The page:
How Chinese tariffs could hurt US almond farmers - KSWO 7News | Breaking News, Weather and Sports

How Chinese tariffs could hurt US almond farmers

California almond growers worry possible Chinese tariffs could be disastrous for this year's record crop. (Source: KCRA via CNN) California almond growers worry possible Chinese tariffs could be disastrous for this year's record crop. (Source: KCRA via CNN)

MANTECA, CA (KCRA/CNN) – California is expecting a bumper crop of almonds when harvesting begins later this summer.

But many growers are worried there won't be enough demand for their nuts if China decides to hit them with a tariff.

Dave Phippen has been an almond grower for decades in San Joaquin Country, CA, where almonds are a $400 million industry.

He said California has set a new record for its almond crops, up 8 percent over last year despite cold weather this winter, with 2.4 billion pounds expected to be harvested at the end of next month.

Though growers are saying almond crops are looking bright this year, they're also not sure how retaliatory tariffs that China recently proposed on American commodities will affect prices.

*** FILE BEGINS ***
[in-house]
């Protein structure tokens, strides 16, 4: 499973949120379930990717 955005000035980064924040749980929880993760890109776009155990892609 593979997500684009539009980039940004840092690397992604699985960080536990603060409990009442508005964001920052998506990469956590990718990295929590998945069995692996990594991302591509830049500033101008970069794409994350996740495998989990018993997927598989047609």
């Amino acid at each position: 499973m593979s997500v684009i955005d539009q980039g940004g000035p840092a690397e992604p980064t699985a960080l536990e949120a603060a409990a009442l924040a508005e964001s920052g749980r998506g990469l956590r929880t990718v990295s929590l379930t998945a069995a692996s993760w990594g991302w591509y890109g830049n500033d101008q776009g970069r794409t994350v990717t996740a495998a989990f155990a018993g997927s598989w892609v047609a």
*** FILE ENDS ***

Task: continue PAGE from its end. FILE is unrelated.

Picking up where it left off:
"We're concerned about it," Phippen said.

Some growers said possible tariffs on almonds could raise prices by 50 percent.

"We export 70 percent of the California crop, so obviously anything that obstructs free marketing offshore is a concern to a California almond grower," Phippen said.

California currently dominates the global almond market. China is the third-largest importer of almonds.

Growers worry that Australia, another substantial almond exporter - which also has a free trade agreement with China - could overtake them in the Chinese market if China sets tariffs on U.S. almonds.

Bruce Blodgett with the San Joaquin Farm Bureau said the recent tariffs levied by the U.S. and China are raising concerns because of the uncertainty they've created.

"It does concern the growers. It does concern the processors. It concerns everybody in the industry," Blodgett said. "Hopefully they work quickly and figure these things out now rather than wait until we have a crop coming off and maybe a more difficult time marketing it."

Growers said tariffs could cause a problem with supply and demand.

"Elasticity of demand. As you raise the price, there's less demand," Phippen said. "So, we'll have to find out exactly how bad the China consumers want California almonds, and if they're willing to pay an increased price as a result of the tariff."

Copyright 2018 KCRA via CNN. Raycom News Network contributed to this report. All rights reserved.

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